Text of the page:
RCRA Clean-Up Reforms
Tampa, Florida • Peru, Illinois
Submitted October, 1999
The U.S. Environmental Protection Agency (EPA) is changing the way they administer the Resource Conservation and Recovery Act (RCRA). The following is background information, an overview of the reforms and how EPA is evaluating program success.
Congress originally adopted RCRA in 1976 and mandated significant amendments in 1984. The EPA's Office of Solid Waste is responsible for the proper management of solid and hazardous waste pursuant to RCRA. The EPA delegates RCRA authority to states having programs equivalent to the federal RCRA program. The RCRA Corrective Action program, adopted during the 1984 amendments, requires parties requesting RCRA permits to clean up environmental impacts at their sites.
The EPA, regulated parties and interest groups have recognized that the RCRA Corrective Action program is burdened. It is a slow, rigid process that is administratively heavy and progress lean, with cleanup goals that are sometimes unobtainable. The EPA wants to improve the program to be faster, focused and more flexible. To this end, the EPA is carrying out administrative reforms to RCRA designed to rectify Corrective Action program shortfalls. The EPA, and authorized states, are focused on new national cleanup goals, as follows:
Provide results-oriented clean up guidance with clear, practical objectives;
Promote program flexibility through training, outreach programs and new uses for enforcement tools; and
Improve community involvement.
The EPA will issue Federal Register notices and guidance documents stipulating
details of the reforms. The EPA states that they will not take final action
on parts of the July 27, 1990 proposed Subpart S rule, which had provisions
for the original RCRA Corrective Action program. They point to the recent
Hazardous Waste Identification Rule for Media (HWIR-Media) and Land Disposal
Restrictions Phase IV alternative soil treatment standards as indicators to
their reform commitments. The EPA reports that they will also adopt results-based
approaches to site remediation by incorporating innovative clean up methods,
focus site assessments and let regulated parties conduct clean up actions
with reduced agency oversight. The EPA intends to encourage authorized states
to adopt reforms into their programs quickly.
Throughout next year, the EPA will hold training for EPA Regions and states on Results-Based Corrective Action. In October 1999 during an EPA / Florida Department of Environmental Protection / Industry Workshop in Sarasota, Florida, the EPA said they might expand the training to regulated entities and consultants.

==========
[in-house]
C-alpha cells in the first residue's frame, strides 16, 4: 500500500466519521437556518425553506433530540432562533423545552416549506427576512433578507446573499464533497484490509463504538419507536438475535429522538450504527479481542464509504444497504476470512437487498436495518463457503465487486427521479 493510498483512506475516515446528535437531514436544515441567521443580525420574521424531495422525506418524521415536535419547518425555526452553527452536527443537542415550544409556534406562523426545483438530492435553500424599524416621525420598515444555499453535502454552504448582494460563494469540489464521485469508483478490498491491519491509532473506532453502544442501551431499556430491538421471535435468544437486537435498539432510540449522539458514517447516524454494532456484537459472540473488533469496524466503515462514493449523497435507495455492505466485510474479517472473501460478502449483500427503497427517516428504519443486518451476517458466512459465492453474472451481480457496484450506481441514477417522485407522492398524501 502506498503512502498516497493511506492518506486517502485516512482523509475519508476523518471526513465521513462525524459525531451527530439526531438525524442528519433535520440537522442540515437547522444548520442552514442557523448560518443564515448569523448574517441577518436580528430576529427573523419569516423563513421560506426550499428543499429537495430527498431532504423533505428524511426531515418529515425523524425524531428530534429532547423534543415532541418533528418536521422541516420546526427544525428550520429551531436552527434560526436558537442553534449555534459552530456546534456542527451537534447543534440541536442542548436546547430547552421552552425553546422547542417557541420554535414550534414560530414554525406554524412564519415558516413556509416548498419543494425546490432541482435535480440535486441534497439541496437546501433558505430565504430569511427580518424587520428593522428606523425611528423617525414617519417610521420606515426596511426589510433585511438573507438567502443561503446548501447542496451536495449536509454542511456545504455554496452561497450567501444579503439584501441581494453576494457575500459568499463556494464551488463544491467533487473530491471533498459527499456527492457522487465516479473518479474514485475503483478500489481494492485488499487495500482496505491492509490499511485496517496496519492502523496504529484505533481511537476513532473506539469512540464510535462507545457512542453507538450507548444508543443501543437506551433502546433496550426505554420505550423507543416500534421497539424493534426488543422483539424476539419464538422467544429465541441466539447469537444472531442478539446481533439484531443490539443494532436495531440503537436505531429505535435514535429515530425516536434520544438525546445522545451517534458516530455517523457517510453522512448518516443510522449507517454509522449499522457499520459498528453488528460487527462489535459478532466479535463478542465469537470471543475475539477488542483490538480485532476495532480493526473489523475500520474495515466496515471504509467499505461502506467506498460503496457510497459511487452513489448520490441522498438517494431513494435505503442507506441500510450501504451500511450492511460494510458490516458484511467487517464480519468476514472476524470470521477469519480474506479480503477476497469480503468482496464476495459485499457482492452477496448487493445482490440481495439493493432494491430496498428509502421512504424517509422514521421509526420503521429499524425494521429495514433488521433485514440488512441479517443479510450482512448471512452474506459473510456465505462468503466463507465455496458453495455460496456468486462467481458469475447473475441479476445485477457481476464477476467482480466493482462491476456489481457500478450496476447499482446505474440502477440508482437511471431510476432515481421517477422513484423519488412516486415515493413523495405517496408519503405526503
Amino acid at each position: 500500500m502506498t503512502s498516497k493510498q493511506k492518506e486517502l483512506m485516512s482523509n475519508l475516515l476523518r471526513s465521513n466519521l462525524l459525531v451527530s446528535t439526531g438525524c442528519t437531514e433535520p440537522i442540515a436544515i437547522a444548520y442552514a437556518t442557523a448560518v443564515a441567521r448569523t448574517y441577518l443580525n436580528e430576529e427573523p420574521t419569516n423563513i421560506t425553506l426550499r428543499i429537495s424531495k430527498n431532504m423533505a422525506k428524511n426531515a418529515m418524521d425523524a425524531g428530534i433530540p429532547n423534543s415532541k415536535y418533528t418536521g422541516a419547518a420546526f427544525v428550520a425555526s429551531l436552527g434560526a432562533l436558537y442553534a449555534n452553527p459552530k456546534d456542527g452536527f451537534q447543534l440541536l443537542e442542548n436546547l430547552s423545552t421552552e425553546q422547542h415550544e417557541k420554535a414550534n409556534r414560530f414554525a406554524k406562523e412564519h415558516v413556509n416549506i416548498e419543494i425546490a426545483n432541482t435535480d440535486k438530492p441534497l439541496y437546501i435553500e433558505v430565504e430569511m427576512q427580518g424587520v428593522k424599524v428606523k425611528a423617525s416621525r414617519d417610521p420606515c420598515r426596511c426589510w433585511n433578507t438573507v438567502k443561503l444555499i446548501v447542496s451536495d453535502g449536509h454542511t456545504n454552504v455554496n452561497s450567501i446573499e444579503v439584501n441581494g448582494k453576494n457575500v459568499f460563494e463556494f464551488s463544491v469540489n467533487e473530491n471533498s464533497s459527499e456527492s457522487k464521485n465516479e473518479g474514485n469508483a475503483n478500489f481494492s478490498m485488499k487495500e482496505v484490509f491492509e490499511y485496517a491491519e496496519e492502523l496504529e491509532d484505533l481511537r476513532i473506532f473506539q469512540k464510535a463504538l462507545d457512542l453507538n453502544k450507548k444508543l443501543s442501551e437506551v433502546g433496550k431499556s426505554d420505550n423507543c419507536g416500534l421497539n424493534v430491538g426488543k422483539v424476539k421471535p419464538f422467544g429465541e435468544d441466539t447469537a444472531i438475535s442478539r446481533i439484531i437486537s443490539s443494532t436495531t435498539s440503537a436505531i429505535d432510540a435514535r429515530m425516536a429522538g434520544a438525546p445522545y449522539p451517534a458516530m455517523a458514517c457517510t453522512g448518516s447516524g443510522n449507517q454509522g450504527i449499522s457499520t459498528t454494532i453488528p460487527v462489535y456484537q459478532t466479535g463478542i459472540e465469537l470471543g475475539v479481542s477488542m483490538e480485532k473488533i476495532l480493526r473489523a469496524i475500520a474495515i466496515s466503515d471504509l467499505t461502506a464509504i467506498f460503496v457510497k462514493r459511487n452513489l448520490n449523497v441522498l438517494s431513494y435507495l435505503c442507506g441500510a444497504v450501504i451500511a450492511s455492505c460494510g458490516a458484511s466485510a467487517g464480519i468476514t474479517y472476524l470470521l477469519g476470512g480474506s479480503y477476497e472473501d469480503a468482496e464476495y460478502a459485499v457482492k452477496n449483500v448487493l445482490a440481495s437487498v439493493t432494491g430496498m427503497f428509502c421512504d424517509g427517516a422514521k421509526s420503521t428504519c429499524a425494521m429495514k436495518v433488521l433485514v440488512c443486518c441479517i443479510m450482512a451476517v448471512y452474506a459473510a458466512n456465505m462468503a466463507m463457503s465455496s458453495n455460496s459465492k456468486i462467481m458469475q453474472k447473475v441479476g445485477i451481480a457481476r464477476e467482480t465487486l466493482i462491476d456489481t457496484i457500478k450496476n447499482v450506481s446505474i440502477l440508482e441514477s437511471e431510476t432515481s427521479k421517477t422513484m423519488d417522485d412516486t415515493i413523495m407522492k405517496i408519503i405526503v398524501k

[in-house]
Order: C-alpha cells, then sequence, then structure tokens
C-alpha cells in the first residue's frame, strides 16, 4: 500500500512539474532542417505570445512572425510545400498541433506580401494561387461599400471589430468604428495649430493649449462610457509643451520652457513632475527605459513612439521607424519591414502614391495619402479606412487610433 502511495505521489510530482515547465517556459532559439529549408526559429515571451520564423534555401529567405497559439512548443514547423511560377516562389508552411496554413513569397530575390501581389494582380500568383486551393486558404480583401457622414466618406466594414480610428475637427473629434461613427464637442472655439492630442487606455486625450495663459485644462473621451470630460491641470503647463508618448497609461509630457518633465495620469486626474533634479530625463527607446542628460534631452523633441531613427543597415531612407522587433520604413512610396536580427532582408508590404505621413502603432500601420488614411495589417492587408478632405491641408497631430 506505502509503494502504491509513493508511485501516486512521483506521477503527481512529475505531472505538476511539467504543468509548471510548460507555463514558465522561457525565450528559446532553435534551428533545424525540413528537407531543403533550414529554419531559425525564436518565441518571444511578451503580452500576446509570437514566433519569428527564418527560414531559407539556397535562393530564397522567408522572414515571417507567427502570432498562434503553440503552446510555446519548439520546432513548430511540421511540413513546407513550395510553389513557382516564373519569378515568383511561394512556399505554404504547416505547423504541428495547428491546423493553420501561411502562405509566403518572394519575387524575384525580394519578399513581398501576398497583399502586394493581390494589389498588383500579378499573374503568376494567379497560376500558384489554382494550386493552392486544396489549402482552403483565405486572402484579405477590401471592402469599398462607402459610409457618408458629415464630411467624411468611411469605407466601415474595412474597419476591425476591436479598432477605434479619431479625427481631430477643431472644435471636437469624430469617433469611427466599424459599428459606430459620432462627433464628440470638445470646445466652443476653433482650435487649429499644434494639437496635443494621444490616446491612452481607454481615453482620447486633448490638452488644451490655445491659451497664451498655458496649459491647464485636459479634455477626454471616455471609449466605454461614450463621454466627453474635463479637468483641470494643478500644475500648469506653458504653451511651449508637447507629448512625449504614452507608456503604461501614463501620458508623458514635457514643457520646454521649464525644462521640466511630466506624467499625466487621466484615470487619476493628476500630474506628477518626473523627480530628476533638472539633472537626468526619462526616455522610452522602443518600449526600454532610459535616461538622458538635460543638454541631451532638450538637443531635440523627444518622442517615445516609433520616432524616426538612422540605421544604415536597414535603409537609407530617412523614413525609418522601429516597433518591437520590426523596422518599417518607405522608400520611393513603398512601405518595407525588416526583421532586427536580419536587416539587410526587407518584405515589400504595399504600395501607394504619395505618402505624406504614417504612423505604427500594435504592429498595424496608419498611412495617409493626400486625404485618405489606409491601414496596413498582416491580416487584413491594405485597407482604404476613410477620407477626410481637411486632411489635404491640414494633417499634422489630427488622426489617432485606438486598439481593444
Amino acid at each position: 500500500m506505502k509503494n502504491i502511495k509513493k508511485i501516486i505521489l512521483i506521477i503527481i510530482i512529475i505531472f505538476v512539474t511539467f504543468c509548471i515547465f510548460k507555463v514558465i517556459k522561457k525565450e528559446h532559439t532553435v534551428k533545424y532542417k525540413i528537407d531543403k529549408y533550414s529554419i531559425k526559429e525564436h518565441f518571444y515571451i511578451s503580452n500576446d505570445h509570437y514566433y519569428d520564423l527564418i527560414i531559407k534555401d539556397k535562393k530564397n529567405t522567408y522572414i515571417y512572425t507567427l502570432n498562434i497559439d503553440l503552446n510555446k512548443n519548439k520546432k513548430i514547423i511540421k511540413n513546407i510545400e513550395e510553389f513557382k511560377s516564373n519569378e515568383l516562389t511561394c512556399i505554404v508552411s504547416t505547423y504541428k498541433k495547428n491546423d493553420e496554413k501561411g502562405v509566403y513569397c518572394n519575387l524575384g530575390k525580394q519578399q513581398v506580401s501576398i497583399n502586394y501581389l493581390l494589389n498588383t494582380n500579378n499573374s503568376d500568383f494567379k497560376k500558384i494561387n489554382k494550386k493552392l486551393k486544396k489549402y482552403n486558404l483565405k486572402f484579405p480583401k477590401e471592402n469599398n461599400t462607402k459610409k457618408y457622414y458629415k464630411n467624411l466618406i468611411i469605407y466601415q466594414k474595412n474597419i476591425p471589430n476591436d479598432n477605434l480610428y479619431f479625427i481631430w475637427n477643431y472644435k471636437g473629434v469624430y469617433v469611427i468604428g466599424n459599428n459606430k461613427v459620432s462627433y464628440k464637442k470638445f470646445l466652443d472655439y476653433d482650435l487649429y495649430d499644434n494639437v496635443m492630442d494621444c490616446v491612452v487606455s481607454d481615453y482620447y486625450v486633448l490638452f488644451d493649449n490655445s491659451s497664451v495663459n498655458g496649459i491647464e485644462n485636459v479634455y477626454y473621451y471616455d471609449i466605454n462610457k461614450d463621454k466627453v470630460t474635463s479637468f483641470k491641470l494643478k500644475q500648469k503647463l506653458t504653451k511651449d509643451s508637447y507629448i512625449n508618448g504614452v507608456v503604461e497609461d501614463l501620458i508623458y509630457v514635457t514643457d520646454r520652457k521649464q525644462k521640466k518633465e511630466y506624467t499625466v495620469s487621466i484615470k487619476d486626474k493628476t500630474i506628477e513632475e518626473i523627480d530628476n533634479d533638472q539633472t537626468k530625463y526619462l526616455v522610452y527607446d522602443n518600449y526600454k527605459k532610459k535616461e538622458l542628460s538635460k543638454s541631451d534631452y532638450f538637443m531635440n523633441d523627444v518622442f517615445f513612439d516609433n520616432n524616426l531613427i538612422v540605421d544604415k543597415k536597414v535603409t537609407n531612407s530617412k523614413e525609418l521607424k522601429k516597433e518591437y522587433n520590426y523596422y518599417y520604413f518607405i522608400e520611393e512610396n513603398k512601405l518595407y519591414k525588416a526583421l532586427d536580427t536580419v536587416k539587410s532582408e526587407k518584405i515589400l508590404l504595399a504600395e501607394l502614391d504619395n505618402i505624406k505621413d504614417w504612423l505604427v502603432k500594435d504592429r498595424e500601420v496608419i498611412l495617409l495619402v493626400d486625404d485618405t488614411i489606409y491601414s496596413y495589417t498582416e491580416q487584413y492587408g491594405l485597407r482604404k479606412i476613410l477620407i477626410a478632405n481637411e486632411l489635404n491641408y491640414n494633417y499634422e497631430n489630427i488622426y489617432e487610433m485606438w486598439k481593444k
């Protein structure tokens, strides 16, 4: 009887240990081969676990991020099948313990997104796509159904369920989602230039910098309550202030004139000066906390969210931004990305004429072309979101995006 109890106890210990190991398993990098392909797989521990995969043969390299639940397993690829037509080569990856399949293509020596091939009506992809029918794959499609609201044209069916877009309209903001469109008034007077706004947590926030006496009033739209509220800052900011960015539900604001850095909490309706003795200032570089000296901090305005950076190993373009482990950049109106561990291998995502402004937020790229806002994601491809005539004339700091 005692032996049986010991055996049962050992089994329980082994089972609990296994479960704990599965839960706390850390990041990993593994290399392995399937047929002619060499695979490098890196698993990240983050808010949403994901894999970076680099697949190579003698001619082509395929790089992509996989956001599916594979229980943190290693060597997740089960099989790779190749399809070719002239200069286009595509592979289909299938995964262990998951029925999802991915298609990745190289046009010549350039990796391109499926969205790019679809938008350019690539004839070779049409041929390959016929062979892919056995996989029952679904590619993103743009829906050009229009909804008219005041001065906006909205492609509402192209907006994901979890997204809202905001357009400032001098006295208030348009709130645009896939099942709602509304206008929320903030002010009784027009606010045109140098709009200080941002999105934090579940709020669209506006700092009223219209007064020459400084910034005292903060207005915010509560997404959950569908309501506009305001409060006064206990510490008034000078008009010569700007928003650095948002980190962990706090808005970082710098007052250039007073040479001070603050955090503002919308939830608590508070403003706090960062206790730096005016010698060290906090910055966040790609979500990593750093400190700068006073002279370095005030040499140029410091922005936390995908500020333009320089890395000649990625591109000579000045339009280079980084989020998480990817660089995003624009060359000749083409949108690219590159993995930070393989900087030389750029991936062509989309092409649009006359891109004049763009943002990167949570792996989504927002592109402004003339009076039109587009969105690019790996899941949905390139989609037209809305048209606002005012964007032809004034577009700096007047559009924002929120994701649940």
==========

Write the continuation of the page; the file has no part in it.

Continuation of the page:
The absolute goal of a RCRA Corrective Action is final cleanup. In part, the EPA measures program success against Environmental Indicators. The two indicators are Current Human Exposure Under Control and Migration of Contaminated Groundwater Under Control. In short, the EPA compares historical and current site conditions (i.e., the nature and extent of soil and groundwater impacts) to site-specific risk factors. The indicators are used to show agencies where regulated parties need risk reduction at impacted sites.
In February 1999, the EPA began re-evaluating the Environmental Indicators for 1712 facilities with baseline data from 1990. The EPA was notifying facilities of their findings through October 1999. If the regulating agencies require no further risk reduction, they say the facility has achieved the criteria, and they need no further active remediation if site conditions remain the same. Otherwise, the agencies require facilities to concentrate their attention on problems that pose continuing risk, and make significant progress in controlling risk by the year 2005.
More information is available on RCRA Cleanup Reforms at http://www.epa.gov/compliance/cleanup/rcra/.
Copyright © 1999 Douglas Grant.All rights reserved. No portion of this article may be reproduced without the express written permission of the copyright holder. If you believe you may lawfully use a quotation, excerpt or paraphrase of this article under the Fair Use exception to copyright law, except as otherwise authorized by the author of the article, you must cite this article as a source for your work and include a link back to the original article from any online materials that incorporate or are derived from the content of this article.